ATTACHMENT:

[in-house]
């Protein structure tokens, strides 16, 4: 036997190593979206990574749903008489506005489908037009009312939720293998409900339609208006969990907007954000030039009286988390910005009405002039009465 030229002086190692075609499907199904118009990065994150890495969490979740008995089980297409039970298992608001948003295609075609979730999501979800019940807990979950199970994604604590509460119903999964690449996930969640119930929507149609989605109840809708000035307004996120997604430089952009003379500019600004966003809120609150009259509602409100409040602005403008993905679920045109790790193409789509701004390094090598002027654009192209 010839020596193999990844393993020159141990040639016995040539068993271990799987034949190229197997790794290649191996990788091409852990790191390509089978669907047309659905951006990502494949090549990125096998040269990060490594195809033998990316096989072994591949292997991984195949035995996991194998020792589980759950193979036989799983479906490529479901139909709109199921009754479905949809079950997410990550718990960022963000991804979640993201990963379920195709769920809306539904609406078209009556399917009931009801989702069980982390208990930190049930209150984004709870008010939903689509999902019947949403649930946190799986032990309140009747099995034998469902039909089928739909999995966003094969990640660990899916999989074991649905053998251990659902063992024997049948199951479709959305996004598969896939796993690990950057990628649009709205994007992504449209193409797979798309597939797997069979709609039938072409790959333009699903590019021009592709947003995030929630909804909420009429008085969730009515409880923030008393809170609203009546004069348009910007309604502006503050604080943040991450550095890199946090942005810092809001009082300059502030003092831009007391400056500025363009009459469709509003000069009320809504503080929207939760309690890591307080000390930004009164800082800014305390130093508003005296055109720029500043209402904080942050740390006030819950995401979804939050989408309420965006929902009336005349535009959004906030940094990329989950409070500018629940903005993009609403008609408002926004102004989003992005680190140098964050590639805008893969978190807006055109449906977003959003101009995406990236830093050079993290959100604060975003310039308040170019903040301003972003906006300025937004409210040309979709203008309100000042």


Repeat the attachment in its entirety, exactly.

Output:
[in-house]
């Protein structure tokens, strides 16, 4: 036997190593979206990574749903008489506005489908037009009312939720293998409900339609208006969990907007954000030039009286988390910005009405002039009465 030229002086190692075609499907199904118009990065994150890495969490979740008995089980297409039970298992608001948003295609075609979730999501979800019940807990979950199970994604604590509460119903999964690449996930969640119930929507149609989605109840809708000035307004996120997604430089952009003379500019600004966003809120609150009259509602409100409040602005403008993905679920045109790790193409789509701004390094090598002027654009192209 010839020596193999990844393993020159141990040639016995040539068993271990799987034949190229197997790794290649191996990788091409852990790191390509089978669907047309659905951006990502494949090549990125096998040269990060490594195809033998990316096989072994591949292997991984195949035995996991194998020792589980759950193979036989799983479906490529479901139909709109199921009754479905949809079950997410990550718990960022963000991804979640993201990963379920195709769920809306539904609406078209009556399917009931009801989702069980982390208990930190049930209150984004709870008010939903689509999902019947949403649930946190799986032990309140009747099995034998469902039909089928739909999995966003094969990640660990899916999989074991649905053998251990659902063992024997049948199951479709959305996004598969896939796993690990950057990628649009709205994007992504449209193409797979798309597939797997069979709609039938072409790959333009699903590019021009592709947003995030929630909804909420009429008085969730009515409880923030008393809170609203009546004069348009910007309604502006503050604080943040991450550095890199946090942005810092809001009082300059502030003092831009007391400056500025363009009459469709509003000069009320809504503080929207939760309690890591307080000390930004009164800082800014305390130093508003005296055109720029500043209402904080942050740390006030819950995401979804939050989408309420965006929902009336005349535009959004906030940094990329989950409070500018629940903005993009609403008609408002926004102004989003992005680190140098964050590639805008893969978190807006055109449906977003959003101009995406990236830093050079993290959100604060975003310039308040170019903040301003972003906006300025937004409210040309979709203008309100000042």